Today the U.S. administration’s use of tariffs wields the massive weight of the U.S. economy to gain advantage against Chinese capitalists, including the dollar’s unchallenged place as the world’s number one currency.

Washington has stepped up U.S. navy patrols in areas of the South China Seas that Beijing claims. It has signed new trade deals with Mexican and Canadian governments that penalize them if they sign a trade pact with Beijing. And the White House has increased restrictions on the sale of nuclear technology to China by U.S. companies.

With bipartisan support the administration rolled out a $60 billion loan program to capitalist governments in Asia, Africa and Latin America designed to undercut Beijing’s mounting influence.

China’s ‘Belt and Road Initiative’

The Chinese rulers are pushing what they call a Belt and Road Initiative of loans, transportation projects, sea lanes and massive construction projects in more than 60 countries to increase Chinese capitalists’ access to profits, influence and trade.

In the early stages of the project, Chinese bosses have already secured more than $340 billion in construction contracts.

Many weaker capitalist government drawn into the “initiative” are finding themselves caught up in expanding debt, including Djibouti, Kyrgyzstan, Laos, Mongolia, Pakistan and others. Debts forced the Sri Lankan rulers to turn their main seaport over to Beijing for the next 99 years.

Liberals and others who despise the Trump administration — and the workers who they see as responsible for it — paint Washington’s efforts to take on Beijing as a destabilizing departure from global collaboration and previous administrations’ efforts to slow down Beijing’s expansion. Papers like the New York Times are full of talk of the opening of a China-U.S. Cold War.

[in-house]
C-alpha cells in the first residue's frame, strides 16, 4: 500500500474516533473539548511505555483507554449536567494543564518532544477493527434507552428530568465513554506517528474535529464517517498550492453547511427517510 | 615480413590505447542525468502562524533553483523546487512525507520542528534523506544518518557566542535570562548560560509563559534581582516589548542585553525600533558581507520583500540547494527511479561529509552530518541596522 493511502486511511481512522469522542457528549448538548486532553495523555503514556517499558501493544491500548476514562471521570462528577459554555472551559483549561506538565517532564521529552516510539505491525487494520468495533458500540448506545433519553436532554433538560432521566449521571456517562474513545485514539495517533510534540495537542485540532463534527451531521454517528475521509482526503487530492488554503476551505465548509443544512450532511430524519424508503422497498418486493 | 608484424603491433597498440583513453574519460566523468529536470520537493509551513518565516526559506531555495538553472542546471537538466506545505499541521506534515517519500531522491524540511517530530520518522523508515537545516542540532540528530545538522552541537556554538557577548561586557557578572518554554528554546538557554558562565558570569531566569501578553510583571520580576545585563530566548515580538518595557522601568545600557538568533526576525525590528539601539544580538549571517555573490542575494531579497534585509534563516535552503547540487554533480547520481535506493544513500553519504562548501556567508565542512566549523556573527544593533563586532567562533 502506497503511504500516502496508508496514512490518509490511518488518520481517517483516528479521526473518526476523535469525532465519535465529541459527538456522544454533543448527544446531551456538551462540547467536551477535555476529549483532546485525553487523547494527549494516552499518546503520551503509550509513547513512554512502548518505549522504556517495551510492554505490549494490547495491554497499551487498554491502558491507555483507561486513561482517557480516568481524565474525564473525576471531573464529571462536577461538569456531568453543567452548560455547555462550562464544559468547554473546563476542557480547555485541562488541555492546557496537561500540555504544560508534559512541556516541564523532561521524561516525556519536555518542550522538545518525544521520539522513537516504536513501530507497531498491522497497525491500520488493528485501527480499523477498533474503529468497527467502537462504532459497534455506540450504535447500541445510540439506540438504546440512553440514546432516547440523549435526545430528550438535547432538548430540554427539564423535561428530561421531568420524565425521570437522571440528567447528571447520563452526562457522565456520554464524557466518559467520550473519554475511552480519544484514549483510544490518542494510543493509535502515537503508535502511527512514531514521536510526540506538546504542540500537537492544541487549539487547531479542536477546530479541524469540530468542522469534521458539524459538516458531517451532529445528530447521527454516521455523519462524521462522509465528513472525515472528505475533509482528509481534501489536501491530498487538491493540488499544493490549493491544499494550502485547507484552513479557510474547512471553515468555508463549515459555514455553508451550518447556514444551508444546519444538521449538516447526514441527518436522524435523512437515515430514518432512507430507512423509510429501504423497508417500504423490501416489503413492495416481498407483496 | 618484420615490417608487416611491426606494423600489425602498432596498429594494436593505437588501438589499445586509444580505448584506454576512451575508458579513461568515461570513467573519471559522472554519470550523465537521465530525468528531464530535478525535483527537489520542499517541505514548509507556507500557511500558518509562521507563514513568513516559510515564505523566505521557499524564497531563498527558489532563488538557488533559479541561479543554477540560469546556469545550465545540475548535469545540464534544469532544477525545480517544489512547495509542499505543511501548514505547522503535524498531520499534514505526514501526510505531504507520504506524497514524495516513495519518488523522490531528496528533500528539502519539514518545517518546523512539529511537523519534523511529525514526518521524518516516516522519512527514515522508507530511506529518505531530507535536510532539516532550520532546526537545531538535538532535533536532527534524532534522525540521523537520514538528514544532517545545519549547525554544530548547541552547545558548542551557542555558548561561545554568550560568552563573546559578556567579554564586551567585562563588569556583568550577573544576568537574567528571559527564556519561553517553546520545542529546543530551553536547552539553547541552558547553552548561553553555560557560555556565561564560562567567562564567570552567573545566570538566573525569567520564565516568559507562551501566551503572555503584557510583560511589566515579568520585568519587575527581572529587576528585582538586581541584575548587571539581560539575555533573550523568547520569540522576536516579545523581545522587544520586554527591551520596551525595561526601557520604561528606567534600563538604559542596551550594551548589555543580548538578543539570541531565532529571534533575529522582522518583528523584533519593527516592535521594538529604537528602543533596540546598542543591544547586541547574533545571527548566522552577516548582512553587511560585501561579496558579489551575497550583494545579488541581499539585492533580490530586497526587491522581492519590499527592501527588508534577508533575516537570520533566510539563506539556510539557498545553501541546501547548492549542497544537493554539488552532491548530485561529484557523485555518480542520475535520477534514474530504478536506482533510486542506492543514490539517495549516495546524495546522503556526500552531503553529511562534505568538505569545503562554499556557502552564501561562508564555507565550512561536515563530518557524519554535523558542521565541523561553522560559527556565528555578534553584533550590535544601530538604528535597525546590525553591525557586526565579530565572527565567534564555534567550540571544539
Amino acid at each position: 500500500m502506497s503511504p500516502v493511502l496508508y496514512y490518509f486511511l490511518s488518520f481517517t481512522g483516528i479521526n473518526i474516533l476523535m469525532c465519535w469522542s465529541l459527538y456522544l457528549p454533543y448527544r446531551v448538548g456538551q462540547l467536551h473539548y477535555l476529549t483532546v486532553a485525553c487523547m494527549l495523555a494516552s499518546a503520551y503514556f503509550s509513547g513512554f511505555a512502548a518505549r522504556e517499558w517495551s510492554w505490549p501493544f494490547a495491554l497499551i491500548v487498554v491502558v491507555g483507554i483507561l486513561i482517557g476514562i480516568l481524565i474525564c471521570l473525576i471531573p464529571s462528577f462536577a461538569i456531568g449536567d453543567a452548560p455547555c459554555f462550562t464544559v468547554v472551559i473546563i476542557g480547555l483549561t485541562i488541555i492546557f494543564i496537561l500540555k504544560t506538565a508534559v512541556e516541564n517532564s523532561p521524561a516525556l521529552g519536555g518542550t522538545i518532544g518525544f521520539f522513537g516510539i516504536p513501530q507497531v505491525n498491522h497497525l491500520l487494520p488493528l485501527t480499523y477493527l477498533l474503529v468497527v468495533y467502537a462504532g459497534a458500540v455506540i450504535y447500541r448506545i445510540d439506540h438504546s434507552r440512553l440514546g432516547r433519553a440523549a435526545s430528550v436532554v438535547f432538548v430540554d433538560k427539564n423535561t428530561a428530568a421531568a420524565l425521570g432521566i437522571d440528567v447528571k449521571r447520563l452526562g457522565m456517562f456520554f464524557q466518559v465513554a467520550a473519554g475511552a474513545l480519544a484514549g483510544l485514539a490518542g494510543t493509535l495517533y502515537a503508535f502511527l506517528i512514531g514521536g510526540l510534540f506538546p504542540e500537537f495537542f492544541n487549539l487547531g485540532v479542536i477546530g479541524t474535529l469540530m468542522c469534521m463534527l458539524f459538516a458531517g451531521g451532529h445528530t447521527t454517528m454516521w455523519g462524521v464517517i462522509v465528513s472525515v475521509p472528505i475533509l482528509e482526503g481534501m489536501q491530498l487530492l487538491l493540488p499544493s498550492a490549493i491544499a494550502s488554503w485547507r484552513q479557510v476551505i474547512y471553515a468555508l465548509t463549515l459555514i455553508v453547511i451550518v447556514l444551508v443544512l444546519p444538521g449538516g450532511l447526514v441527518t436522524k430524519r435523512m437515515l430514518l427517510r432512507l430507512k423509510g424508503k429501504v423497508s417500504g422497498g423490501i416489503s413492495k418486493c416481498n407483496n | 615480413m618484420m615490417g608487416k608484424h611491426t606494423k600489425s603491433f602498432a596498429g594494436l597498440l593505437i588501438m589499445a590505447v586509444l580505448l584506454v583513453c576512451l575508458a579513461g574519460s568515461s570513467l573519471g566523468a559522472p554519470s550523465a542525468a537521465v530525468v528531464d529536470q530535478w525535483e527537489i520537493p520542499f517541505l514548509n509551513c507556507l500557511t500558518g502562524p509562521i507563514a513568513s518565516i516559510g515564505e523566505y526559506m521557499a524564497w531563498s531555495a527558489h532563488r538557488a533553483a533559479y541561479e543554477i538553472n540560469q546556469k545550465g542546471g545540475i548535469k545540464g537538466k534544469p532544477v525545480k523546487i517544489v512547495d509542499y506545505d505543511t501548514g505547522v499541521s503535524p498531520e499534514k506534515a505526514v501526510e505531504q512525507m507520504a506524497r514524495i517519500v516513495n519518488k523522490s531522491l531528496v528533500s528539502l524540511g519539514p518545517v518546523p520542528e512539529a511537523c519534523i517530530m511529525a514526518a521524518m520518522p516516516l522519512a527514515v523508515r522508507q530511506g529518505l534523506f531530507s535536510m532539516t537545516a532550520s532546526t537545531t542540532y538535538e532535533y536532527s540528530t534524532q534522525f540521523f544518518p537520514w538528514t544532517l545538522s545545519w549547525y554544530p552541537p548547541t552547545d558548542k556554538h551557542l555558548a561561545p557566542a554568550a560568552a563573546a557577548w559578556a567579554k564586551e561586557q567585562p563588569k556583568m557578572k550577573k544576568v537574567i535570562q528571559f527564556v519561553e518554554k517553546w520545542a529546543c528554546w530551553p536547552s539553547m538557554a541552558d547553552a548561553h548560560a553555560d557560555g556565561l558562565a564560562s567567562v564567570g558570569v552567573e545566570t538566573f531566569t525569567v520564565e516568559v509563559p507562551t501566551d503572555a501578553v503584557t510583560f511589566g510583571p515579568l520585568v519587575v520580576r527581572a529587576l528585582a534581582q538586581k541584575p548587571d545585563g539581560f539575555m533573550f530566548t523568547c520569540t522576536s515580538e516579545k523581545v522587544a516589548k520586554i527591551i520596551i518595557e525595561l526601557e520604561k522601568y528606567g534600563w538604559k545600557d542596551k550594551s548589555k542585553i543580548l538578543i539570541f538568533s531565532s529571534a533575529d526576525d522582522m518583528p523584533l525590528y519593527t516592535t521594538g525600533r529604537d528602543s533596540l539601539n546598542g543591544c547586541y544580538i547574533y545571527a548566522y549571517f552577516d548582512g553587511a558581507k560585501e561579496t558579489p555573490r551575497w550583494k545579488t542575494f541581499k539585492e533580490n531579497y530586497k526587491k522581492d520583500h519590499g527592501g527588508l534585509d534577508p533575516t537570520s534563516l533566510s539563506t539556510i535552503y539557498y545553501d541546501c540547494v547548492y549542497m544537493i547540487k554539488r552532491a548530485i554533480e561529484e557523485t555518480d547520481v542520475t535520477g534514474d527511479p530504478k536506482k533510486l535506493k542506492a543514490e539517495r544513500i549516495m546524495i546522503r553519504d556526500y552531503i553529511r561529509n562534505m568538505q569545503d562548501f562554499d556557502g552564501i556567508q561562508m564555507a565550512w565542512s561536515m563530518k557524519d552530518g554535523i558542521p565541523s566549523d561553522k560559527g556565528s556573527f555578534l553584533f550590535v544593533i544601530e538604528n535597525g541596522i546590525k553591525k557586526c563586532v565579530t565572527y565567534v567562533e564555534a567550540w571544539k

But many among the U.S. ruling families anticipate Trump’s measures can effectively pressure Beijing, as Chinese bosses are more dependent on access to U.S. markets than their U.S. rivals are to markets in China.

While the U.S. capitalist rulers and Beijing continue their rivalry, the most important change brought about by the development of capitalism in China — the massive expansion of the working class — will place its mark on politics there.

Unlike the conditions that existed across most of Asia, Africa and Latin America at the end of World War II, when millions of toilers lived outside capitalist social relations, workers there today have been transformed by the development of capitalist production and trade, accompanying class differentiation, and the huge growth of the working class. The question posed in the decades ahead will not be which of the capitalist classes — the U.S. or Chinese — will prevail, but whether the working class, as it strives for independent political organization, will overturn capitalist exploitation and oppression and take control of the wealth they produce into their own hands.